Packs of cigarettes are not the first place people today would look for health and safety tips.
But as these cards show, smokers were given bizarre lifehacks when they lit up.
Among the tips contained in the cartons are practical pieces of advice that are still useful today, such as lighting a match in the wind or removing splinters.
The Ogden Cigarette card advises people to use a ‘scout’s staff, a walking stick or even a handkerchief or hat’ to distract the rabid dog to make time to give it a ‘disabling kick’
Gallaher’s Cigarettes say smokers can overcome the problem of lighting a match in the wind by cutting thin shavings towards the end which make the ‘flame stronger’ and give it a ‘better chance’
For those who need advice on chopping down trees from a cigarette card, Gallaher’s gives a diagram on how to do so (above) and A tip for people wanting to survive while they go on holiday (below) involves plaiting wool and leaving one end in a pail of water and the other in the soil
However, other nuggets are less likely to resonate with people today.
They include advice on how to battle a mad dog, rescue someone who has touched a ‘live wire’ and chop down tree.
These ‘How-To’ series were published by Gallaher Ltd of Belfast and London and Ogden’s Branch of the Imperial Tobacco Co in the 1910s.
Hints for customers include using the end of a pole or a ‘Scout’s staff’ to distract a rabid dog and give someone enough time to launch a ‘disabling kick’.
Smokers could also turn to the cigarette card for information on how to cut down a tree and rescuing someone who has touched a ‘live wire’.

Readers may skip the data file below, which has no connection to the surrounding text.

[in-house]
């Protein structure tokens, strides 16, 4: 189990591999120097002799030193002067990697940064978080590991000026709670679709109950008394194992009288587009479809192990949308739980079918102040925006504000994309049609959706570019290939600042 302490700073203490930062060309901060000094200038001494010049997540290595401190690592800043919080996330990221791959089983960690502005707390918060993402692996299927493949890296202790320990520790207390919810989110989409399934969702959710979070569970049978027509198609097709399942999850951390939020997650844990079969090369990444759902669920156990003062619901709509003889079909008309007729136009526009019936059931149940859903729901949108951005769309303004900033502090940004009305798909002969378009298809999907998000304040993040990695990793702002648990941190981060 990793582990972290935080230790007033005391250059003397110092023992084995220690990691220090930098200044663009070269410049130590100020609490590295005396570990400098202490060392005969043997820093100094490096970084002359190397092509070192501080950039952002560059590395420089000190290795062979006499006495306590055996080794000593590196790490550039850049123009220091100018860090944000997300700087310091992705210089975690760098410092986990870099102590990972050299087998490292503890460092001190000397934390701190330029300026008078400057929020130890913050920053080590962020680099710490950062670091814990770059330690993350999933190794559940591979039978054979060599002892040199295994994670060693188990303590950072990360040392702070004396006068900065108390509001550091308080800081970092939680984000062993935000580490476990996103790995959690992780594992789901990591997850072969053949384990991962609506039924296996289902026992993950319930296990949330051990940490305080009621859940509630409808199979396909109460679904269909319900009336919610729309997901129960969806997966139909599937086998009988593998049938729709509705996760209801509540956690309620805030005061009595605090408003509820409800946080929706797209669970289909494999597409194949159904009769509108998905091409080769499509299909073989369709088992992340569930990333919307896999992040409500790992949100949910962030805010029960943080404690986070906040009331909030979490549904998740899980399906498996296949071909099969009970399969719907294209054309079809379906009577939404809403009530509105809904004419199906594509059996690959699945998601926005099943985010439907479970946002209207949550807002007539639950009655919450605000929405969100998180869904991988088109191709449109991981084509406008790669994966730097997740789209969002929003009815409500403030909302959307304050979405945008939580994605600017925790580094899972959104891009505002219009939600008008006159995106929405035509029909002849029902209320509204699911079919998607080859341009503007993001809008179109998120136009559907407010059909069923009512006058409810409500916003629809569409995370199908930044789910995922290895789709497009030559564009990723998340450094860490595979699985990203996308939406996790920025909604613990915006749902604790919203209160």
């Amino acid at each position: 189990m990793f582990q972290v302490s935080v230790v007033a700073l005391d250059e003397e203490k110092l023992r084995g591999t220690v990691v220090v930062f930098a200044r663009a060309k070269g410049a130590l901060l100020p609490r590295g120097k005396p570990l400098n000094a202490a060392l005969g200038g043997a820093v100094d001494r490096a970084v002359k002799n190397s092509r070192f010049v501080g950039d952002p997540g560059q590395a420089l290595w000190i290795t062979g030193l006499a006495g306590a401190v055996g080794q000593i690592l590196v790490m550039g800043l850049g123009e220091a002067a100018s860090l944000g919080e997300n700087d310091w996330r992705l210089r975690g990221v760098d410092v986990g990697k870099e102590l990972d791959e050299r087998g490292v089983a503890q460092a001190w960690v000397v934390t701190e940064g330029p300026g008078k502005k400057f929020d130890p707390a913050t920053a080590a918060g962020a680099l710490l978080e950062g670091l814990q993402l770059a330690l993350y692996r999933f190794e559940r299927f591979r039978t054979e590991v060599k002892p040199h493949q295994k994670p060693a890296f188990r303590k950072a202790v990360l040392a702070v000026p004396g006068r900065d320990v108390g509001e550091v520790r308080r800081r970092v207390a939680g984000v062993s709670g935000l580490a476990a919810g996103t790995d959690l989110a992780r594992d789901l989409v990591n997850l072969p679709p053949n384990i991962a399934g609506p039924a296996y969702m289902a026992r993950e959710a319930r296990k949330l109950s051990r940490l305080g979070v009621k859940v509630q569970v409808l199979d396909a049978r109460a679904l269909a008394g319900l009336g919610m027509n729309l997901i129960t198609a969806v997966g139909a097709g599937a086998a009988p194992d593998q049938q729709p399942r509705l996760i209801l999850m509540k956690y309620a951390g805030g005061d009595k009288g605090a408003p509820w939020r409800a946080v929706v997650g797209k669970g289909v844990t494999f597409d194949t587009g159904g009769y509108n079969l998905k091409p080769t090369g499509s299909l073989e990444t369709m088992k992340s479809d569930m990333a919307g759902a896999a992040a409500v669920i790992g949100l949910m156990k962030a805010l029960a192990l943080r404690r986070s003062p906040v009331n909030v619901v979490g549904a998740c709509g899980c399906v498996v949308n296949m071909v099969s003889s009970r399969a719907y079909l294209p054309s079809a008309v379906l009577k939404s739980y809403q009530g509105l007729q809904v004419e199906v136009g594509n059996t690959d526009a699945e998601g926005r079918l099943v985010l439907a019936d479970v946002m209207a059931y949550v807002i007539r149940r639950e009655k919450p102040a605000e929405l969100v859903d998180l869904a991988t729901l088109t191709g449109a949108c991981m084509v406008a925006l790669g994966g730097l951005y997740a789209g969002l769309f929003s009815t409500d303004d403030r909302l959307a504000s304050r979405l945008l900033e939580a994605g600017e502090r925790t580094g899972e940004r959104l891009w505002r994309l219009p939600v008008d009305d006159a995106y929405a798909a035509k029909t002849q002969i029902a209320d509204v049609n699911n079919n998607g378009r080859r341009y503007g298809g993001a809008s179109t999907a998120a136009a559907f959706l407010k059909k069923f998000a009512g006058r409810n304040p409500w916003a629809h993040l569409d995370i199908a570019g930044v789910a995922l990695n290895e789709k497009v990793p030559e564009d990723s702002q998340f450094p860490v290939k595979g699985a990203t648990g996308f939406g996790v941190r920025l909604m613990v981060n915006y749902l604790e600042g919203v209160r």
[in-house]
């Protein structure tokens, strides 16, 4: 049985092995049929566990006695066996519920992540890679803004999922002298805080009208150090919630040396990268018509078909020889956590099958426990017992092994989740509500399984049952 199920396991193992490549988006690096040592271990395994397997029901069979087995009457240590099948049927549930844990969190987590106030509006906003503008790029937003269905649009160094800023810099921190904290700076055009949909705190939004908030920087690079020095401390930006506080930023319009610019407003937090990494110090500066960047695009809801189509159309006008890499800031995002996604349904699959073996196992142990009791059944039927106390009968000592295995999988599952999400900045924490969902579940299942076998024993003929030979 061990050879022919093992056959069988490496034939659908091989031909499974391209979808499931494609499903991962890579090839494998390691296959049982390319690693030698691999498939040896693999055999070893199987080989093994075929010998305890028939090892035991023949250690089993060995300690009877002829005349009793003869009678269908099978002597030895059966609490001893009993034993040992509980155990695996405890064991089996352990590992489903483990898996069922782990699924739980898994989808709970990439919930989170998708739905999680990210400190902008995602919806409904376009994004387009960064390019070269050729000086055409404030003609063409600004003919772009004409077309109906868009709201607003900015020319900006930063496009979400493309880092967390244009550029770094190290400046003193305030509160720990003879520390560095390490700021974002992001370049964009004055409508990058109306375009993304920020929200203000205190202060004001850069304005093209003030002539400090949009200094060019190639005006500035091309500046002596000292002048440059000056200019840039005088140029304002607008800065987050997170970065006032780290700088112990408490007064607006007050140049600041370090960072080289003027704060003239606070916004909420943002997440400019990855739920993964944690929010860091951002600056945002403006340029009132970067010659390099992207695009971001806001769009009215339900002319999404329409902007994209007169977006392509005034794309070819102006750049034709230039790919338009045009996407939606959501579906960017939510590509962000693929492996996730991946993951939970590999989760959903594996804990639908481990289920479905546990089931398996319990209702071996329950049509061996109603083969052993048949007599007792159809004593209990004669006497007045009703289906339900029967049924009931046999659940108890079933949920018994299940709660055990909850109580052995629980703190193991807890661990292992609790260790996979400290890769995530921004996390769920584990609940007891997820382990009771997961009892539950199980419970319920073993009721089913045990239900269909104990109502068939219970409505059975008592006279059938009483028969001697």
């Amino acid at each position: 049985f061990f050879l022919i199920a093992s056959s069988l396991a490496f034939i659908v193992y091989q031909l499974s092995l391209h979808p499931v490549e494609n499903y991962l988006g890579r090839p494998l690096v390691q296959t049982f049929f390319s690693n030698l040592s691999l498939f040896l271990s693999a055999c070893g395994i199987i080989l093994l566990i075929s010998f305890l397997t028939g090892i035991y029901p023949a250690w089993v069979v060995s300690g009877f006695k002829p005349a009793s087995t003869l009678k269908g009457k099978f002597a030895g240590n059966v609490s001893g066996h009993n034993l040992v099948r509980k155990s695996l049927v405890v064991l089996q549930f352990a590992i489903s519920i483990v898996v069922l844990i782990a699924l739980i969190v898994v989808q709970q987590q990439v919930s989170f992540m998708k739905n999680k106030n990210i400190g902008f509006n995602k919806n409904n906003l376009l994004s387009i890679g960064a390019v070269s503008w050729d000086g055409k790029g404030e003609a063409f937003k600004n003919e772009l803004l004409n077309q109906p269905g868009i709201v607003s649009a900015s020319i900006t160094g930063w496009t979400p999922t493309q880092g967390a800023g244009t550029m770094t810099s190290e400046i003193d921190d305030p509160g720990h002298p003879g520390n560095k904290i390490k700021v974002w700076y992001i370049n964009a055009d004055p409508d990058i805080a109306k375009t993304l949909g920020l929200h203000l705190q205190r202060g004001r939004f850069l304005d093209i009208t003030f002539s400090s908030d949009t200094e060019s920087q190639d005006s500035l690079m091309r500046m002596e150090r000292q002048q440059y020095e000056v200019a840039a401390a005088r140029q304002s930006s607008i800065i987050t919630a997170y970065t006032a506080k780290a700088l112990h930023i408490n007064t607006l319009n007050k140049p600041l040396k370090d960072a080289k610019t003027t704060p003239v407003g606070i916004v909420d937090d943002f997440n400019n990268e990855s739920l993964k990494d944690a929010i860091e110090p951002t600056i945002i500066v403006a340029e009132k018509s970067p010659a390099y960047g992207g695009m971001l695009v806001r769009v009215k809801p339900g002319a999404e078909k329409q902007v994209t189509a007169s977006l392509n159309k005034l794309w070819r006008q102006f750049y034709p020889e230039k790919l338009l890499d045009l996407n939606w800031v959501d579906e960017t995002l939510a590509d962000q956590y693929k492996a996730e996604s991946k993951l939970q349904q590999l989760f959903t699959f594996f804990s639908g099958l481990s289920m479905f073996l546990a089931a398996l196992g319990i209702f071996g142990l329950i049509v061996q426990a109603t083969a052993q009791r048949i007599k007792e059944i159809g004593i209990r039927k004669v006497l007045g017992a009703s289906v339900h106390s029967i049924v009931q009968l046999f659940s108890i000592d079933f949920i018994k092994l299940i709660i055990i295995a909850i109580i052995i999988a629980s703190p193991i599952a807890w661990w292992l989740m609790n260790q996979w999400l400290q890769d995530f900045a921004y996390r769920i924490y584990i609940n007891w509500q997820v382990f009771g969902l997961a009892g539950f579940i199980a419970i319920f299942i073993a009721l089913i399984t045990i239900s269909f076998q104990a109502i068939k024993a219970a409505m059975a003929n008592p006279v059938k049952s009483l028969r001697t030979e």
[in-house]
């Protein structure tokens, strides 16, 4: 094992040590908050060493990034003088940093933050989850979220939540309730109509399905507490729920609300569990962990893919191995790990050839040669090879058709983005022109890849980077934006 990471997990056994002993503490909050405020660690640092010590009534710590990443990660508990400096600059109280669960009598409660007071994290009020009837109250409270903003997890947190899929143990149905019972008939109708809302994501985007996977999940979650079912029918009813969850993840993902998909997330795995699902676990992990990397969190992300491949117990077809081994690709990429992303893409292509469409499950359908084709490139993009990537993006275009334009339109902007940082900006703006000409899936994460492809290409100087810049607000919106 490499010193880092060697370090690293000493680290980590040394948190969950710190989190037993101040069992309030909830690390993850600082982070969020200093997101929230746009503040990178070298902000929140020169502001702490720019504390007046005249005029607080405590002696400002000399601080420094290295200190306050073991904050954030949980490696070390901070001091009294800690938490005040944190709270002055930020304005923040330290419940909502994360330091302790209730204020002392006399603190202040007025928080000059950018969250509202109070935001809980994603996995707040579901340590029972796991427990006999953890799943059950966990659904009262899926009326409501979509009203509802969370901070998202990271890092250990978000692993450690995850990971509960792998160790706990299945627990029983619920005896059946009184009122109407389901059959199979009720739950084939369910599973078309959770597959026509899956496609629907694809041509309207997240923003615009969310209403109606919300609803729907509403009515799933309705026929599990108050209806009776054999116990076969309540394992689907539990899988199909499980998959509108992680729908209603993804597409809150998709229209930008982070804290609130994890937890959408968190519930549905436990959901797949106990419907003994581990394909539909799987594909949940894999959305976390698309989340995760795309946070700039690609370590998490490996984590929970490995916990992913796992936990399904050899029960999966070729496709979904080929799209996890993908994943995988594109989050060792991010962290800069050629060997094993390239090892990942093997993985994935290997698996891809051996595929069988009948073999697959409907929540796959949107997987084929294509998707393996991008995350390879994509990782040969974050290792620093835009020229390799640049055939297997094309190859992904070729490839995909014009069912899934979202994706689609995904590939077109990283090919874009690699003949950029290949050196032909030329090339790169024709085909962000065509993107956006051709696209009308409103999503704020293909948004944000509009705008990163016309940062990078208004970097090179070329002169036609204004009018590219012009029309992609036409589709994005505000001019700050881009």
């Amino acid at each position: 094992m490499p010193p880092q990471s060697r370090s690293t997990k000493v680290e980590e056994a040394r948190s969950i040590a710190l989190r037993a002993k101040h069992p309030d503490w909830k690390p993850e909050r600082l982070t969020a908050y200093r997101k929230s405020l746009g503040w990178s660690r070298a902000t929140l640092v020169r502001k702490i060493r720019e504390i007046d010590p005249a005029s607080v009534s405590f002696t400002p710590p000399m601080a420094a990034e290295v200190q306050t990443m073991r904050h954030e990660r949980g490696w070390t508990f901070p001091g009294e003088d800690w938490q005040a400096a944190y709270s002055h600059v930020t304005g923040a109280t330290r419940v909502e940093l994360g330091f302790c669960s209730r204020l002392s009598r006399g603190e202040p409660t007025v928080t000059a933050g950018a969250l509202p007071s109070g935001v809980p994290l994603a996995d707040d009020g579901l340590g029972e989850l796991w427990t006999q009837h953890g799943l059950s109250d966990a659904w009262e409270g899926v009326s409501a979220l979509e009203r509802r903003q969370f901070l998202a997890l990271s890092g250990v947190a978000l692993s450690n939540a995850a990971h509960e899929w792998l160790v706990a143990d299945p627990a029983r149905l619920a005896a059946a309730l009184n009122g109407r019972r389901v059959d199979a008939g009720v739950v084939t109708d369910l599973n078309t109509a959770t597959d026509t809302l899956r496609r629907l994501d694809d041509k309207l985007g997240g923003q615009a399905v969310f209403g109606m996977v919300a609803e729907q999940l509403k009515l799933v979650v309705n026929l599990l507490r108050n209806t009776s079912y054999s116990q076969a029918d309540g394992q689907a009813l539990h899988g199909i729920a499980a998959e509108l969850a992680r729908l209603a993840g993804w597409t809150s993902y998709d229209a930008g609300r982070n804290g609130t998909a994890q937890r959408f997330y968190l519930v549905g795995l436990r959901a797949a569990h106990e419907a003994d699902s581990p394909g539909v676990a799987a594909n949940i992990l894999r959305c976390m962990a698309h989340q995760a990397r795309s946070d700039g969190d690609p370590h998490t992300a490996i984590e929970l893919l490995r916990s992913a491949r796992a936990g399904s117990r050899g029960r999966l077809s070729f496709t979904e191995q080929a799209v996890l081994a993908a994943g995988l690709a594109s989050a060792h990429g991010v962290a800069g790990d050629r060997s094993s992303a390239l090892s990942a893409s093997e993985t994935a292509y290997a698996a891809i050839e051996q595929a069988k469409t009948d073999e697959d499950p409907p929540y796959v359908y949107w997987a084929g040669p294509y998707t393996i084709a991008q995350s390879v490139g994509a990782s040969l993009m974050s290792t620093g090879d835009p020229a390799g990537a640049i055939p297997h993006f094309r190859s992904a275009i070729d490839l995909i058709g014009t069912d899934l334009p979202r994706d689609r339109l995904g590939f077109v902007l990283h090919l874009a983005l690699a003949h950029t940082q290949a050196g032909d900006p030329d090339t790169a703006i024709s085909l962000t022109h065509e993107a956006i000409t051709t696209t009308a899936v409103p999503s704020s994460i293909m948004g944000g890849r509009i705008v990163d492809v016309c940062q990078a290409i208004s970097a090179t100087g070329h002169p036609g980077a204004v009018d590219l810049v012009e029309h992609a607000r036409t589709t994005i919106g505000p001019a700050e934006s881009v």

The card advises people to stand on glass or dry wood and not to touch them with bare hands before calling for a doctor.
To rescue someone who has touched a ‘live wire’, (above) Gallaher’s wisely advises people not to touch them unless they are wearing rubber gloves but to stand on ‘glass or dry wood’ and try to switch off the current until the doctor arrives, while adventurous types should get ‘a boy’ to swim a tree-tied rope (below) to the other side of a river and then ‘fasten a seat to a running loop or a block pulley’ to pass poor swimmers over water
Preserve freshly laid eggs by burying them in dry salt but ensure ‘no air whatever to get to the shell’
Other tips were for everyday concerns.
Before the electric refrigerator became common, Gallaher’s Cigarettes told smokers to preserve eggs by burying them in dry salt.
Annoying splinters could also be removed by steaming the flesh over hot water.
The perennial problem of lighting a match in the wind is also solved for card holders.
They are advised to cut thin shavings towards the striking end to help the flame catch.
The first cigarette cards were put in cartons to stiffen the packaging and then began depicting actresses, baseball plays and Indian chiefs in the 1870s.
After UK company WD & HO Wills started including advertising on their cards about ten years later, other companies followed suit.
The likes of Ogdens and Gallaher’s grouped related cards and they soon became collectables.
Gallaher’s says mixing water, sal-ammoniac and salt makes a ready-to-use fire extinguisher. They said throwing bottles into the flames (above) should help and ‘any serious outbreak will probably be averted.’ For a ‘most handy and efficacious filter’ drop water through a bucket filled (below) with layers of sand and stones
Gallaher’s says to remove a splinter press your hand on a bottle filled with hot water. ‘The suction will pull down the flesh, and steam will soon draw out the splinter’